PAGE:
Let’s be honest with ourselves for a moment, our industry has an interesting relationship with truth…
There is a reason advertising keeps popping up as one of the least trustworthy professions, there is a reason that social media experts are seen as manipulators, there is a reason that PR professionals are called ‘spin-doctors’. Those perceptions aren’t good enough, and they are a legacy of both agencies and clients not paying enough attention to stuff that really matters, opting instead for easy alternatives of hyperbole, exaggeration and the age-old magic of smoke and mirrors. We’ve made our own bed, but this is no time to lie in it.
Because truth communicated brilliantly is enough to do the job that brands and companies need.
Perhaps not in spite of, but because of the very cultural trend to dismiss trust, it is actually more important than ever. Simple truths, well told, have potency and power.
Post-Trump and, hopefully, post-COVID, we believe that trust will not only retain its power but will have additional currency, exerting an even stronger influence on consumers. That requires us in the PR industry to adapt both the strategic advice and the services that we offer our clients.
That requires us in the PR industry to adapt both the strategic advice and the services that we offer our clients.
Maybe at this time rather than ‘redefining’ trust, our job is in fact to ‘reclaim’ it…
Dig deep for insight:
The best work in our industry is defined by deep truths and insights – into people and product and culture and context. We need to get back to digging for these truths again and not be seduced by superficial ‘quick wins’ or over reliance in things like hyper-targeting to make sure our message reaches the right people. Data needs to be interpreted, assumptions challenged, distinctive approaches birthed and creativity applied. Great ideas are great ideas and at their heart is truth.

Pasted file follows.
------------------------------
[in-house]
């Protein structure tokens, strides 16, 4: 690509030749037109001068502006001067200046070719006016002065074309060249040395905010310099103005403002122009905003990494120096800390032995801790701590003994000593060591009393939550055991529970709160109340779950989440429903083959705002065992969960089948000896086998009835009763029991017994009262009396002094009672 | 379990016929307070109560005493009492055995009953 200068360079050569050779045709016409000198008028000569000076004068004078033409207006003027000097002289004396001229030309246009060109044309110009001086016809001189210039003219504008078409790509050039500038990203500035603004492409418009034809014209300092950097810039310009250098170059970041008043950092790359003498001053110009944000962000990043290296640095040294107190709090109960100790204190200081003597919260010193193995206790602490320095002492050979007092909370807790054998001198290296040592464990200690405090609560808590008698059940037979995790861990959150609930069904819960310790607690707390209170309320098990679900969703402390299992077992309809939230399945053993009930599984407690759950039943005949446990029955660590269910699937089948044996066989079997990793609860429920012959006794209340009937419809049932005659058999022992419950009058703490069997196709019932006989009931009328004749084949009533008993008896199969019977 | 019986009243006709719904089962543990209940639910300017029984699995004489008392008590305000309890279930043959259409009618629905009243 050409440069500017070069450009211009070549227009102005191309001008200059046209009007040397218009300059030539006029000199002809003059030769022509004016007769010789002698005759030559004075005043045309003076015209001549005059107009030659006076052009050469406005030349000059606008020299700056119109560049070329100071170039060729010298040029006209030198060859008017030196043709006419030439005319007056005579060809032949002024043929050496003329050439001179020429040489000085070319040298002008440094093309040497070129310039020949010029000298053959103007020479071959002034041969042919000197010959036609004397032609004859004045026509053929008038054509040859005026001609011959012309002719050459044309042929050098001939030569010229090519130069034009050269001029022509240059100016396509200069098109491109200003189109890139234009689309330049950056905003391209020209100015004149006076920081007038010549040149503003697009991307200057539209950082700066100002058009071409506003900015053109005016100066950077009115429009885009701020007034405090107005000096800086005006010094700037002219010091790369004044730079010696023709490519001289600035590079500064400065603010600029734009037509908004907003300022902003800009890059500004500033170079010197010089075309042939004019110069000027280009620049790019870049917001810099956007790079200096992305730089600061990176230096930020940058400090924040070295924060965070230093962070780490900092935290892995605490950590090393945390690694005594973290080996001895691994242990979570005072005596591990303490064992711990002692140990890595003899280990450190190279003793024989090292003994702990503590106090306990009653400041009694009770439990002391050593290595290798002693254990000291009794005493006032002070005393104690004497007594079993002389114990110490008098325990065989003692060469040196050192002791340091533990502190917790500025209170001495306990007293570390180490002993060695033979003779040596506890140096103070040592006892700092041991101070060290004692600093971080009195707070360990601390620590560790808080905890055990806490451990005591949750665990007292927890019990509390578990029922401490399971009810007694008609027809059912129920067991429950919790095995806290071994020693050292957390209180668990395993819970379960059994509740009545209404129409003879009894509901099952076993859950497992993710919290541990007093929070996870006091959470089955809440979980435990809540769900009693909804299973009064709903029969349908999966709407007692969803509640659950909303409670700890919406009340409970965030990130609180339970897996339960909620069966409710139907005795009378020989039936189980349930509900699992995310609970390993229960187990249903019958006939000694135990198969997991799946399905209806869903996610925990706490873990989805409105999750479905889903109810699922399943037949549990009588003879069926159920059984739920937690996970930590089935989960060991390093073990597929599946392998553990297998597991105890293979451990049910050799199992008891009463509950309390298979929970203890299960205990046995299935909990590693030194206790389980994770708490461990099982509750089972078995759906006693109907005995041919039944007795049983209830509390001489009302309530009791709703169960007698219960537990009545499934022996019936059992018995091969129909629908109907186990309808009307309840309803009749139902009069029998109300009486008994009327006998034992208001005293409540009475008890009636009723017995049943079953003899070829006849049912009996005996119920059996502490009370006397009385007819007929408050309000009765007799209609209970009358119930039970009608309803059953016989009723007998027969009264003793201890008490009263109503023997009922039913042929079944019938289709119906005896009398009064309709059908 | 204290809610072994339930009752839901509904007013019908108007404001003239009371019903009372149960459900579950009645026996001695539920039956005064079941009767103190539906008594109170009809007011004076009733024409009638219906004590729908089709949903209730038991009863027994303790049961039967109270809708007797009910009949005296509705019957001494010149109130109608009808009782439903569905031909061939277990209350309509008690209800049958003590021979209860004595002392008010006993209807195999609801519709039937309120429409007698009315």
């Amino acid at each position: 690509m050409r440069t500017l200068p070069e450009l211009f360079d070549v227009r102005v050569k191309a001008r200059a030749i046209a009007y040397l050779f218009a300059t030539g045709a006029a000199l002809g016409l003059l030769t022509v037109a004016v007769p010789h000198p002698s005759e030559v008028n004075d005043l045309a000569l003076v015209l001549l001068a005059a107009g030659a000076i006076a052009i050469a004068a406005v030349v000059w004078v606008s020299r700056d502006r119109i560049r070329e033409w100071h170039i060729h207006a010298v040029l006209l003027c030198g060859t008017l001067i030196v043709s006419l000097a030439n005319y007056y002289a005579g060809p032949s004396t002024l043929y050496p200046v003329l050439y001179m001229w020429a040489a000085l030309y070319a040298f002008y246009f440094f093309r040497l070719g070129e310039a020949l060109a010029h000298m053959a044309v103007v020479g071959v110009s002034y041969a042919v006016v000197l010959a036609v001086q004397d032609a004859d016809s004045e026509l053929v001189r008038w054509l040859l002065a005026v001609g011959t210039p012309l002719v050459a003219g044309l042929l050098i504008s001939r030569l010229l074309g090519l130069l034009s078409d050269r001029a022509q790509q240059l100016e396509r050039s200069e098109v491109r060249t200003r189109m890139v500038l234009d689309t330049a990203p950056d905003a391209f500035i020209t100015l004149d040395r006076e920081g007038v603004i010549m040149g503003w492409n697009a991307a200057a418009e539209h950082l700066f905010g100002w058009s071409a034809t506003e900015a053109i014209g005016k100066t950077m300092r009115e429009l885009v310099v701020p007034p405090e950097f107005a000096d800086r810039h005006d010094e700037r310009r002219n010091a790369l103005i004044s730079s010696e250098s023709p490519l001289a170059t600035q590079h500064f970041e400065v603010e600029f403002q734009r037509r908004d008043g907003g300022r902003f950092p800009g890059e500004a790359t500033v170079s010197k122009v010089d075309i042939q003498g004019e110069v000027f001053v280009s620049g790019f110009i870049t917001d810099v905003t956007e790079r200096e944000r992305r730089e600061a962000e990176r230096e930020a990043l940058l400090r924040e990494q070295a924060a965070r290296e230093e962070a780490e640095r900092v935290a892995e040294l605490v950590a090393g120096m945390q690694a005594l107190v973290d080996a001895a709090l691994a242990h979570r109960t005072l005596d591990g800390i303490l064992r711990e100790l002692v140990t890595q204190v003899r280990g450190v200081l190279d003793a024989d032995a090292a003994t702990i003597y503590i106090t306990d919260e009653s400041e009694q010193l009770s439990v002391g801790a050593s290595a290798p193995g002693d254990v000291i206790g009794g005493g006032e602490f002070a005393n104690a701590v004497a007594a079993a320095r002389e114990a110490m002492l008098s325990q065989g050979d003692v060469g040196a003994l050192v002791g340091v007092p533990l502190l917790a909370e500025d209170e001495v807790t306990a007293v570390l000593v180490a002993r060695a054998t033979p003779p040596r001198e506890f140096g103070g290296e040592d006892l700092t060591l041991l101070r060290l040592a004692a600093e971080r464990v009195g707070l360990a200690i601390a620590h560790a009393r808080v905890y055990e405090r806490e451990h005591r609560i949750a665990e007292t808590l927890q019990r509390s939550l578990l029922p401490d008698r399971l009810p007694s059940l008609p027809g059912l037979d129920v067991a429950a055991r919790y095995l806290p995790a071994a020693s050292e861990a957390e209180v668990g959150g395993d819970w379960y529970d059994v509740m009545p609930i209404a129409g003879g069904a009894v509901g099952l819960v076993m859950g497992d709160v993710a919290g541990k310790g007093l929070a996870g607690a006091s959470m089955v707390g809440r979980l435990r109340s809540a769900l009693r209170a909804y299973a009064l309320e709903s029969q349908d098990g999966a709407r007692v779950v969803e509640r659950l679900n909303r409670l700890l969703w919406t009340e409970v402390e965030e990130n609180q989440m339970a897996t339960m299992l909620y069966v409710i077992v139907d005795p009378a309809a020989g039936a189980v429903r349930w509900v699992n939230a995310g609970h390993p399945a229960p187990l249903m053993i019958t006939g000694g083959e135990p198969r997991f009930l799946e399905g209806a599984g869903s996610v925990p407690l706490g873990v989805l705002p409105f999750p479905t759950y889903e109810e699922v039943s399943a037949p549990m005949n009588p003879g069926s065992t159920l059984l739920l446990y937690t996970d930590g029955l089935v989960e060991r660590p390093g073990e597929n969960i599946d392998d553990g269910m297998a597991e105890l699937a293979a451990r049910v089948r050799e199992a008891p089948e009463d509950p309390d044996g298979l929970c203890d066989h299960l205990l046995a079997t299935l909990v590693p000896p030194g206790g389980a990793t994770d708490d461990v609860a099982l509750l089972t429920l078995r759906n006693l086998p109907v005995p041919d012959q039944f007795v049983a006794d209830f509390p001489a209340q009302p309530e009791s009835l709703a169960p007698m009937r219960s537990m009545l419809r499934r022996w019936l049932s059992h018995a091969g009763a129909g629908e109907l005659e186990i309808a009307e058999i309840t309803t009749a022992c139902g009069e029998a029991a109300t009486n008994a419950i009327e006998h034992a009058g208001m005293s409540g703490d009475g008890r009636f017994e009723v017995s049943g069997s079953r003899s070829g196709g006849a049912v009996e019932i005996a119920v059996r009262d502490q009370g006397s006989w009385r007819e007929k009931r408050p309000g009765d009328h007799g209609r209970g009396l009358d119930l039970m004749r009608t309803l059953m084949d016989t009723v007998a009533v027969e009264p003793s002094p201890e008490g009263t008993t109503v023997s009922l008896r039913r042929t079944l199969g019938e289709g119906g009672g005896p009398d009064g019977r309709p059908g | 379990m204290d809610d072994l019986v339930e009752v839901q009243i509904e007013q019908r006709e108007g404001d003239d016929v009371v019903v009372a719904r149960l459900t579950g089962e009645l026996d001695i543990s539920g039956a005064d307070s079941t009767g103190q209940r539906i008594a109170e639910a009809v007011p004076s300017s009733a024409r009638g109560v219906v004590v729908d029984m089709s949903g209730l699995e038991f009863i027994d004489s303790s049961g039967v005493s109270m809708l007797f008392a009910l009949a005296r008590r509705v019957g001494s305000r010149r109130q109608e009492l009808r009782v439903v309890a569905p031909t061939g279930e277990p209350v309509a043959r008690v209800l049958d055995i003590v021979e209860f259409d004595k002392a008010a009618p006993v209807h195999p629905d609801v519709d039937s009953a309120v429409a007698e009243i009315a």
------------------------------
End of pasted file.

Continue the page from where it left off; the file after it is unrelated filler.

Tell honest stories:
People need to trust brands instinctively and the stories a brand tells – simple ones and bigger ones need to be told honestly and compellingly. To get there we need to be disciplined and honest with ourselves, calling bullshit when we veer off track. In a complex, information-ridden world, the work we do should tell honest stories in a meaningful way, and strive for simplicity in its finest sense.
Choose the right channels:
Trust will also depend on our choosing the right channels and sources of information for our target audiences. This calls for diligent, bespoke research into the people, broadcasters, content creators, partners and media that are right for the job. We shouldn’t pander to scale at the expense of integrity. An off-the-shelf media list is too blunt a tool to find the right advocates to share our stories.
Behave with value:
PR is only spin unless it realises that a brand is not just what it proclaims itself to be. In an era where facts and institutions are mistrusted, how a brand acts and how it makes people feel are paramount. Consumers experience a brand through a full range of interactions – through how the brand communicates, how it behaves in society and how it performs for the consumer. While the wild excesses of purpose-driven brands are largely behind us, a new more grounded and, dare I say, honest approach to purpose is emerging – if a brand can show an authentic, measurable commitment to its purpose then that counts. If they can’t it defeats the very purpose to begin with.
The simple truth is there is no easy way to reclaim or rebuild trust in the idea of ‘truth’ itself. It will take all of us to be honest with ourselves, sleeves rolled-up, doing our very best work – but it strikes me that’s a job worth doing.
Pippa Arlow is the Global CEO of Smarts, our award-winning PR & Content agency. An agency that’s just launched in the USA!